When I think of human services counseling and the distinct role of Christian counselors in that field

When I think of human services counseling and the distinct role of Christian counselors in that field

Myeshia Tucker
When I think of human services counseling and the distinct role of Christian counselors in that field, a few things come to mind. The first is that most people do want their faith and belief systems integrated into their therapeutic journey (Hawkins & Clinton, 2015). The second is the triadic nature of Christian counseling, which means that Christian counselors recognize the complexity of the body, soul, and spirit (Hawkins & Clinton, 2015) and how each intersect and influence a person’s wellness or lack thereof. The third thing I think of is how the first and second things have to perform a very careful and deliberate balancing act so that the client can get all that they need from the counseling.

Regardless of their individual faith, all counselors have the responsibility to maintain relevance and keep abreast of research, training, and advancements in the psychology and counseling world. Because Christian counseling is triadic, it recognizes the multiple modalities of counseling, and the value of integrating theology and psychology. One of the benefits of said integration is that a more holistic solution to the client’s problem can be reached. Moreover, that solution can be the summation of approaches from separate worldviews, making the solution more specific to the person and the problem. An auxiliary benefit of the integration of theology and psychology is that it can allow the Christian counselor to tailor intervention and treatment plans to a client’s preferred epistemology (Liberty University).

When I think of integration, I think particularly of the interdisciplinary kind. Interdisciplinary integration relies heavily of the unity of truths (Liberty University). I’d like to emphasize the plurality of the word truth. Interdisciplinary integration acknowledges and allows for more than one truth to coexist. Operating in an interdisciplinary space allows for the Christian counselor to optimize their faith and acknowledge that (or lack thereof) of their client while addressing the problem. Struggles are non-discriminate, and solutions should be, too. For example, suppose a couple is experiencing difficulty moving forward after infidelity. I chose that example because it’s one that can be found in both Christian and secular settings. Integration would look like this: theology lends grace; psychology lends self-actualization; and spirituality lends reconciliation (Liberty University). All three of those elements can make for a great way forward for the couple; and that solution wouldn’t have been possible without integration.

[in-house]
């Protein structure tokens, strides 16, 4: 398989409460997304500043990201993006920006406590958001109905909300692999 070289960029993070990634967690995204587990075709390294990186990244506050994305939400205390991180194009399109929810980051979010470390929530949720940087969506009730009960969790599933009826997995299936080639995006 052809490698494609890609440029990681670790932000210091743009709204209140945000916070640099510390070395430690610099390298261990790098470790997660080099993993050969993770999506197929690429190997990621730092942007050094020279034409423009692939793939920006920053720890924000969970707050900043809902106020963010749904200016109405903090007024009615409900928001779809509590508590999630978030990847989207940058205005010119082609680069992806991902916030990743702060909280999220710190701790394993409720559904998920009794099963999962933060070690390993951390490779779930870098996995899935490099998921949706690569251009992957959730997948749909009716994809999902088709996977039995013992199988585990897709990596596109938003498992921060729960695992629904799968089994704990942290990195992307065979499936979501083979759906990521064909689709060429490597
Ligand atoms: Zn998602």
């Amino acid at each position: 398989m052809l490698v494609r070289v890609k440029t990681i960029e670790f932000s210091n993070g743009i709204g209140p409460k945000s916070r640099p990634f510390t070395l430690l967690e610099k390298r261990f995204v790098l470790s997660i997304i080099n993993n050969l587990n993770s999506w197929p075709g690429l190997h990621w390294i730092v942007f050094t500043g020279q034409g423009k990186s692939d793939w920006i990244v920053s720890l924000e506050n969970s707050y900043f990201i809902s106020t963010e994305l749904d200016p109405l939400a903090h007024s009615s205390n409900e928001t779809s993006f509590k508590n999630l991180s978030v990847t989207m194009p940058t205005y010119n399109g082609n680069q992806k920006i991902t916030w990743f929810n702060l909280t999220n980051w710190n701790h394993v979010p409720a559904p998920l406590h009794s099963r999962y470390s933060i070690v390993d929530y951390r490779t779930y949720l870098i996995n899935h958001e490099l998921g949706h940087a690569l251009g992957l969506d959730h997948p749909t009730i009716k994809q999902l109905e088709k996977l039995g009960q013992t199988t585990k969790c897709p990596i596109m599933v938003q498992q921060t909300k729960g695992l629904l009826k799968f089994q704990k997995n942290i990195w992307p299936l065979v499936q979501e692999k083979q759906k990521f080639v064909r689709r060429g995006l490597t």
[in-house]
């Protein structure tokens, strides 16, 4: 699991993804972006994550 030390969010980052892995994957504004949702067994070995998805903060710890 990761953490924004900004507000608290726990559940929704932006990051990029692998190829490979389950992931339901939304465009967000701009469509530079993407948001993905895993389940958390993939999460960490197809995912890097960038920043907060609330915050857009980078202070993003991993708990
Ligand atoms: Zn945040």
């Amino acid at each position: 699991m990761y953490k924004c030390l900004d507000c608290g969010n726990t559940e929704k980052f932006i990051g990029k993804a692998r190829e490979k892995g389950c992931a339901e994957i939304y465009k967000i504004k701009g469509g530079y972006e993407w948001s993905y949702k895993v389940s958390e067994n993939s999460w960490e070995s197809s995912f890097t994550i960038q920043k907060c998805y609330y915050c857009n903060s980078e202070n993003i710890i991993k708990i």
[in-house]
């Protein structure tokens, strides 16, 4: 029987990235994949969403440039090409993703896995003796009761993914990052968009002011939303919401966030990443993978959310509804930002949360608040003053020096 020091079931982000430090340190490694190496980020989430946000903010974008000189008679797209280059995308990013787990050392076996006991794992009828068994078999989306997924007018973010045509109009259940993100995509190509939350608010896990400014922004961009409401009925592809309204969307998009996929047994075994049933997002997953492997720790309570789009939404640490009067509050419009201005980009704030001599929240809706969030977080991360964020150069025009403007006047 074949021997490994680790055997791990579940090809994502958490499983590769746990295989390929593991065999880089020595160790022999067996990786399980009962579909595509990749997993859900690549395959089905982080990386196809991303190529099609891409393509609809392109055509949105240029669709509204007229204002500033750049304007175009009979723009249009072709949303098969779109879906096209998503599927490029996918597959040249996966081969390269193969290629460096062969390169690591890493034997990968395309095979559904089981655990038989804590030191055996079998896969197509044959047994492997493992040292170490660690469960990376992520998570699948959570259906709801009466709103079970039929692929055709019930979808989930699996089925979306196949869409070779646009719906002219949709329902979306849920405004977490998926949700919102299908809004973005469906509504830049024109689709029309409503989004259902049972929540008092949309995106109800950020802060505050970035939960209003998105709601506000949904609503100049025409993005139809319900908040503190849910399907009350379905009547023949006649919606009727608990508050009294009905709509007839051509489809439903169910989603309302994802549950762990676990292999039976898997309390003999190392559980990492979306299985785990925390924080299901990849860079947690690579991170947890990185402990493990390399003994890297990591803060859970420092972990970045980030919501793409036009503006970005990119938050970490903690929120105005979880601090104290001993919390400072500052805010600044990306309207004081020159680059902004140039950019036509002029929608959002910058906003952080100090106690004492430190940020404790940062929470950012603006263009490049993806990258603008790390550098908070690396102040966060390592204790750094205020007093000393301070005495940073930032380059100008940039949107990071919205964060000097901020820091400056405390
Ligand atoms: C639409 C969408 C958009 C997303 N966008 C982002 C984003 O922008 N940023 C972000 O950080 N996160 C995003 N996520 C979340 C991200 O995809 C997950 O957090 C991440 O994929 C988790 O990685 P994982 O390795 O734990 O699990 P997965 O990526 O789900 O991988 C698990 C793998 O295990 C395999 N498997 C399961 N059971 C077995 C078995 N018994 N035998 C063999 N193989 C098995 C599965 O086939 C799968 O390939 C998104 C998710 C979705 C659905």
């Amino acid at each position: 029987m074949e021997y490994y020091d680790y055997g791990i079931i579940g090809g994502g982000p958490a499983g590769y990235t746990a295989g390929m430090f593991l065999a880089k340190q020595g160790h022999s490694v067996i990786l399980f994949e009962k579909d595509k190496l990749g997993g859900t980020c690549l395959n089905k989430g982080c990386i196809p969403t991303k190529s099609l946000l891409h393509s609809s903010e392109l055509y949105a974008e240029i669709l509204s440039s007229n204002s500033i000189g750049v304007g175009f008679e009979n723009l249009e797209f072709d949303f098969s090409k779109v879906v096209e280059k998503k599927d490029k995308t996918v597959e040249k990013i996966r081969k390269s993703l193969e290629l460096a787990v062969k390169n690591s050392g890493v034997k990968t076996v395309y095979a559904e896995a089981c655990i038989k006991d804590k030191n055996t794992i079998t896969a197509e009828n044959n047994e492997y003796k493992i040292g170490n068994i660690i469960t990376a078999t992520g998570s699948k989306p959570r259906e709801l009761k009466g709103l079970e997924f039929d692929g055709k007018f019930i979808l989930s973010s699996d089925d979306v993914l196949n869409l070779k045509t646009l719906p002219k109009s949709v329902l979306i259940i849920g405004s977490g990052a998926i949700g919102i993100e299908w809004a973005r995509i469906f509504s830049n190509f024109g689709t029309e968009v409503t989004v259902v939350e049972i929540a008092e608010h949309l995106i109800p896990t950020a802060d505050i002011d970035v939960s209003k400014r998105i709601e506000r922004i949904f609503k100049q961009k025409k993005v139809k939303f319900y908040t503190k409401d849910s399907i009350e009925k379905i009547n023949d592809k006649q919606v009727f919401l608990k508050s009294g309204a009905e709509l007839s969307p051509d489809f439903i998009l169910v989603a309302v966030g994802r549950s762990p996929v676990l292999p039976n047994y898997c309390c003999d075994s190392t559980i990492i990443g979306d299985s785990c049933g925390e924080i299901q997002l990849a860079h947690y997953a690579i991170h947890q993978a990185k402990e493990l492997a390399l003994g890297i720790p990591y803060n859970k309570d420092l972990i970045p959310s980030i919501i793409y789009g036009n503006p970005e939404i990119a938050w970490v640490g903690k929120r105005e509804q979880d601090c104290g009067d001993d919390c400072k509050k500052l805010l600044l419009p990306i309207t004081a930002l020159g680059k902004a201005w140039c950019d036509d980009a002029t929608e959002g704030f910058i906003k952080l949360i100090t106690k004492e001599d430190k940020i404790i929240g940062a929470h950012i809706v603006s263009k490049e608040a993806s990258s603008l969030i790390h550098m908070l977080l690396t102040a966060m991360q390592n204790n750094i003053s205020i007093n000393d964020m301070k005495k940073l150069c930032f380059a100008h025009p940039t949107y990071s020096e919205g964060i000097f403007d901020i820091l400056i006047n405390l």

References

Hawkins, R. & Clinton, T. (2015). The New Christian Counselor: A Fresh Biblical & Transformational Approach. Harvest House Publishers.

Liberty University (n.d.). COUN 506 Week Two, Lecture One: Worldview Questions and Answers. [PowerPoint]. Lynchburg, VA: Liberty University Online.

Liberty University (n.d.). COUN 506 Week Two, Lecture Two: Philosophical Underpinnings of Integrative Counseling. [PowerPoint]. Lynchburg, VA: Liberty University Online.

Liberty University (n.d.). COUN 506 Week Two, Lecture Three: Interdisciplinary Integration. [PowerPoint]. Lynchburg, VA: Liberty University Online.

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When I think of human services counseling and the distinct role of Christian counselors in that field

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